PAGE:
Cart (Loading....) | Create Account
Close category search window
 

A test chip design for detecting thin-film cracking in integrated circuits

Sign In

Cookies must be enabled to login.After enabling cookies , please use refresh or reload or ctrl+f5 on the browser for the login options.

Formats Non-Member Member
$31 $13
Learn how you can qualify for the best price for this item!
Become an IEEE Member or Subscribe to
IEEE Xplore for exclusive pricing!
close button

puzzle piece

IEEE membership options for an individual and IEEE Xplore subscriptions for an organization offer the most affordable access to essential journal articles, conference papers, standards, eBooks, and eLearning courses.

Learn more about:

IEEE membership

IEEE Xplore subscriptions

3 Author(s)
Gee, S.A. ; Nat. Semicond. Corp., Santa Clara, CA, USA ; Johnson, M.R. ; Chen, K.L.

A reliability problem associated with integrated circuit assembly in molded plastic packages involves cracking in the deposited thin film layers on the top silicon surface. During thermal cycle testing, thermomechanical stresses resulting from differences in expansion coefficient can cause large relative displacements at the silicon/mold compound interface. The resulting die surface shear stresses are heavily concentrated at the corners and edges of the silicon die. These shear stresses can result in critical stress concentrations in the brittle passivation and interlayer dielectric films. This paper will report on a test chip design involving a matrix of crossing metal traces. This test chip has been designed to be sensitive to electrical leakage problems associated with thin film cracking. Two important quantities are measured. The first is electrical failure rate, which is determined as a function of metal width and proximity to the corners and edges of the die. The second is the extent over which cracking in the thin film layers progresses into the interior of the die. When overlaid on simple linear elastic finite elements models of stress, this locus of failure tends to follow lines of constant shear stress. This allows the assignment of a nominal stress value, critical in the collapse of microscopic thin film structures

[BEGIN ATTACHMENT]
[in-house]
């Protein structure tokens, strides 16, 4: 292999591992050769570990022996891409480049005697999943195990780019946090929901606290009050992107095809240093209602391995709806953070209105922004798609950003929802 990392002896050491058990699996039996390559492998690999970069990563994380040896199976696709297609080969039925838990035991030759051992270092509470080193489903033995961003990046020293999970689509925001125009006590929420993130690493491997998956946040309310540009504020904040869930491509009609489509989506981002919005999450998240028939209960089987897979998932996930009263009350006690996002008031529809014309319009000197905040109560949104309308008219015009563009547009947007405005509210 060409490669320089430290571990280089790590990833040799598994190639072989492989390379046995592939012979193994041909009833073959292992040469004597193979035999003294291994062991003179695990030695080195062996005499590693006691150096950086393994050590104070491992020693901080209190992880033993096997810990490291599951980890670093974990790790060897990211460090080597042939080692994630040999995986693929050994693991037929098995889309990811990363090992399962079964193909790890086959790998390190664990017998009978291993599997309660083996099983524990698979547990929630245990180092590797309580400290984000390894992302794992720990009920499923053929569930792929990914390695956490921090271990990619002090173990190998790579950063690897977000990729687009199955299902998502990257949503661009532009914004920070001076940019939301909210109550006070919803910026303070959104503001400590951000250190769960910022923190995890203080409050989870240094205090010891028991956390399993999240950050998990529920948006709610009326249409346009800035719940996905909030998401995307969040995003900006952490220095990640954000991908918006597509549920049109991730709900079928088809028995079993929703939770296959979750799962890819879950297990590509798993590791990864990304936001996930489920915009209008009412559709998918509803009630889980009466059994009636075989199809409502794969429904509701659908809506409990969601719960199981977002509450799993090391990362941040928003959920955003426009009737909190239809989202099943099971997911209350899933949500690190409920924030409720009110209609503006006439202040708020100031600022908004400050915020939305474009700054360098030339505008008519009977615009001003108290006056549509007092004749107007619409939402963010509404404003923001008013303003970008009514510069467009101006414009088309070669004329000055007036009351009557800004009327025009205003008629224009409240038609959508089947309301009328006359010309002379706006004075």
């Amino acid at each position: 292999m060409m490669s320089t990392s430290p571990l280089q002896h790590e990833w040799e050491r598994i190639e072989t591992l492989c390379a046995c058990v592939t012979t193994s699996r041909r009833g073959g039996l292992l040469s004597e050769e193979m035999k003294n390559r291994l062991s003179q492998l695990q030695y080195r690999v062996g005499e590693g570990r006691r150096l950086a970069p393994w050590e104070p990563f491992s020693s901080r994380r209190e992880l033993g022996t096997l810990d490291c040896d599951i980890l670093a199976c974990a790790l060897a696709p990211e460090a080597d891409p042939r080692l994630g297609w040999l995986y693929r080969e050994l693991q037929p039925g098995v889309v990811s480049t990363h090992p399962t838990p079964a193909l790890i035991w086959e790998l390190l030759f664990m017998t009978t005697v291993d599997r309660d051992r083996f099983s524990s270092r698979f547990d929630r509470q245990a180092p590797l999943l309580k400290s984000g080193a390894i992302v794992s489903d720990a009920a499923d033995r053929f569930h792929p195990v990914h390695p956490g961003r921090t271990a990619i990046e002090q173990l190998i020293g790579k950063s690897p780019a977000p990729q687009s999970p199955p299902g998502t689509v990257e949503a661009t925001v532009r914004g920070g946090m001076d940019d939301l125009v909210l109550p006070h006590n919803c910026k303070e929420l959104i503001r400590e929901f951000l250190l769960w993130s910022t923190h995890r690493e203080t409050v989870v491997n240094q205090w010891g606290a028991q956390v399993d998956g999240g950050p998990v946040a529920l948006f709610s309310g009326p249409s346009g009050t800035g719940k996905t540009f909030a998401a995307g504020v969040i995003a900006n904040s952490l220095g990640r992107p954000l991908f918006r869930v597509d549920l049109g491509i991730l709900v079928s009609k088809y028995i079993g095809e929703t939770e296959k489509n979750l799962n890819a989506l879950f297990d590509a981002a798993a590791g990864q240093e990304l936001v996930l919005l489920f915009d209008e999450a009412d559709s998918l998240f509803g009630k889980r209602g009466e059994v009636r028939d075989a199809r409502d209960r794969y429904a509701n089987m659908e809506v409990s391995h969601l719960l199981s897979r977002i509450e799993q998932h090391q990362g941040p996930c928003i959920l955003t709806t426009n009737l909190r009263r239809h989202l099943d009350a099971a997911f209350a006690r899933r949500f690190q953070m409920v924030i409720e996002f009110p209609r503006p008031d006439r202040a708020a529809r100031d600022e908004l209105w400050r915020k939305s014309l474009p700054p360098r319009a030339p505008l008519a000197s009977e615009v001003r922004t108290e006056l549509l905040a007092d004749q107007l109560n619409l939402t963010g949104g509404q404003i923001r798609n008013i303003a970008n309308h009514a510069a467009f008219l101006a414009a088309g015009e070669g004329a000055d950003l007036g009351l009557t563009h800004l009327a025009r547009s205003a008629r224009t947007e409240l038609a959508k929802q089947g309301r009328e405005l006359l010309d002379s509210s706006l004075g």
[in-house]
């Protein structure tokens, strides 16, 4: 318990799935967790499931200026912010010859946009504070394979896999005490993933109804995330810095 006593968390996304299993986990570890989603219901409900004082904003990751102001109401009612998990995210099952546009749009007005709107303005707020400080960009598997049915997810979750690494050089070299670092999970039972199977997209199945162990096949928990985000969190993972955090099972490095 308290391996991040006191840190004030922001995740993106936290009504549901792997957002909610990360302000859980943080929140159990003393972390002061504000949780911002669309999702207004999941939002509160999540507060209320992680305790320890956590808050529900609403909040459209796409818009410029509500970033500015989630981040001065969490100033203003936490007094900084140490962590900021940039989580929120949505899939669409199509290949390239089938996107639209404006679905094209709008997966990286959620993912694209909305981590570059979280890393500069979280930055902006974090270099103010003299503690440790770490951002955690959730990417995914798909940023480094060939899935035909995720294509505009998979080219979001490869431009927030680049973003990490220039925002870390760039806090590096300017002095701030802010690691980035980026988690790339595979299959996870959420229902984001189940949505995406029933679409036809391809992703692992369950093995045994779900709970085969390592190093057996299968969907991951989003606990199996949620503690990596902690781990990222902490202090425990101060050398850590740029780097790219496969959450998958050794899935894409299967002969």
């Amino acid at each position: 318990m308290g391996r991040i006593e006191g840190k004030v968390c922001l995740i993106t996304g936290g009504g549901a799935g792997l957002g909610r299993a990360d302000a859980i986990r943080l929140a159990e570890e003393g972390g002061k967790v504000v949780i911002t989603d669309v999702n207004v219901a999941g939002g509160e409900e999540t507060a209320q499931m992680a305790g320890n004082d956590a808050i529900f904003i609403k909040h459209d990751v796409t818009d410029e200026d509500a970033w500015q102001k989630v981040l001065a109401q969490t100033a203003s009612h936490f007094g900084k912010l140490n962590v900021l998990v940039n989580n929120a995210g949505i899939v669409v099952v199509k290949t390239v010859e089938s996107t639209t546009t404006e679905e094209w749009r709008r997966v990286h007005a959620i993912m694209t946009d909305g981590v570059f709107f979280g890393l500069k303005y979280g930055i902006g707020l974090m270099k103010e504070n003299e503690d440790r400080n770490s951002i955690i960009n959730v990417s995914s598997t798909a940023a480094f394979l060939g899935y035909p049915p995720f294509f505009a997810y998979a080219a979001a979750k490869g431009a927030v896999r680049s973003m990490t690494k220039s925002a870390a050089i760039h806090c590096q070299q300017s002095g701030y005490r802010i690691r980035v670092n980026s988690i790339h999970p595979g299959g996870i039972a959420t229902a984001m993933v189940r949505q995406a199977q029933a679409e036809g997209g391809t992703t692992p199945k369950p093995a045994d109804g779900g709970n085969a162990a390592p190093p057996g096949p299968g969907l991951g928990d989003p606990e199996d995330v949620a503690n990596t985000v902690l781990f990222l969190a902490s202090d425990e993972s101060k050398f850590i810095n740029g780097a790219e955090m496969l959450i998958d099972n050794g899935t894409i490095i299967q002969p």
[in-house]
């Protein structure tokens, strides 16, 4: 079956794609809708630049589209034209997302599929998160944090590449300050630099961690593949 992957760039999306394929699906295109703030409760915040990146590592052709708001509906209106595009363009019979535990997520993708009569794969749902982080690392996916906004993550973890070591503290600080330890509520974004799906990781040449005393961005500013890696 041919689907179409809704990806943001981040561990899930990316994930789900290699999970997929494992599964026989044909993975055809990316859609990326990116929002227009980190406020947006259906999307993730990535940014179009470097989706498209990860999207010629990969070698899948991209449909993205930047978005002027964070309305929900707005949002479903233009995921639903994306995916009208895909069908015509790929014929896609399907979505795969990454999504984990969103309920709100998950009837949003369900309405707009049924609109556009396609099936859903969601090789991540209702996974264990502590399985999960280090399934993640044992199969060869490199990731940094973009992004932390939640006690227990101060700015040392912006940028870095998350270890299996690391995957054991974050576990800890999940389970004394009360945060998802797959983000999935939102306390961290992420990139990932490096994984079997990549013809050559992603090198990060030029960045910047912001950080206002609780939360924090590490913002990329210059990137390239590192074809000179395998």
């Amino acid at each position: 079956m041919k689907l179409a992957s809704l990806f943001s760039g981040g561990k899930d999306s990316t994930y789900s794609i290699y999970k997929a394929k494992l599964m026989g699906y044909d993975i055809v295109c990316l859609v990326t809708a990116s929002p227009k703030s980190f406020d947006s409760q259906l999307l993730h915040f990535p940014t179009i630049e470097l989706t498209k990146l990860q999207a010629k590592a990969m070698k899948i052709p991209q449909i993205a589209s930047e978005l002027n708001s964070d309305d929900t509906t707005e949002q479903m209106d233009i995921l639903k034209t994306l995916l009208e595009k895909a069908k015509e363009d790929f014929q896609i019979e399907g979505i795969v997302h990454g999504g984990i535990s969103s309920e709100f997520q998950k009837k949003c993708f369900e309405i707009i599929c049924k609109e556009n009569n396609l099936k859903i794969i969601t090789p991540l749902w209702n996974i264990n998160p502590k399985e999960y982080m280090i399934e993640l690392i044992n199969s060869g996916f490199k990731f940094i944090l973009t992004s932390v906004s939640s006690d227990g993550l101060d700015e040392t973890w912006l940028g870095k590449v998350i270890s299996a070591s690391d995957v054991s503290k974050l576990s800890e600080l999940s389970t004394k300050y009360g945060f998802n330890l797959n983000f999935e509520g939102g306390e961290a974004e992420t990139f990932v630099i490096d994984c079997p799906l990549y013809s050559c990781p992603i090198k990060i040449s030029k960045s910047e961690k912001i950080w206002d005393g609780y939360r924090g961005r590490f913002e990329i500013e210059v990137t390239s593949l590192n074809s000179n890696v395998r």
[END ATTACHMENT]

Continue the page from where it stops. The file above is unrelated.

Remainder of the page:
Published in:

Components, Packaging, and Manufacturing Technology, Part B: Advanced Packaging, IEEE Transactions on  (Volume:18 ,  Issue: 3 )

Date of Publication:

Aug 1995

Need Help?


IEEE Advancing Technology for Humanity About IEEE Xplore | Contact | Help | Terms of Use | Nondiscrimination Policy | Site Map | Privacy & Opting Out of Cookies

A not-for-profit organization, IEEE is the world's largest professional association for the advancement of technology.
© Copyright 2014 IEEE - All rights reserved. Use of this web site signifies your agreement to the terms and conditions.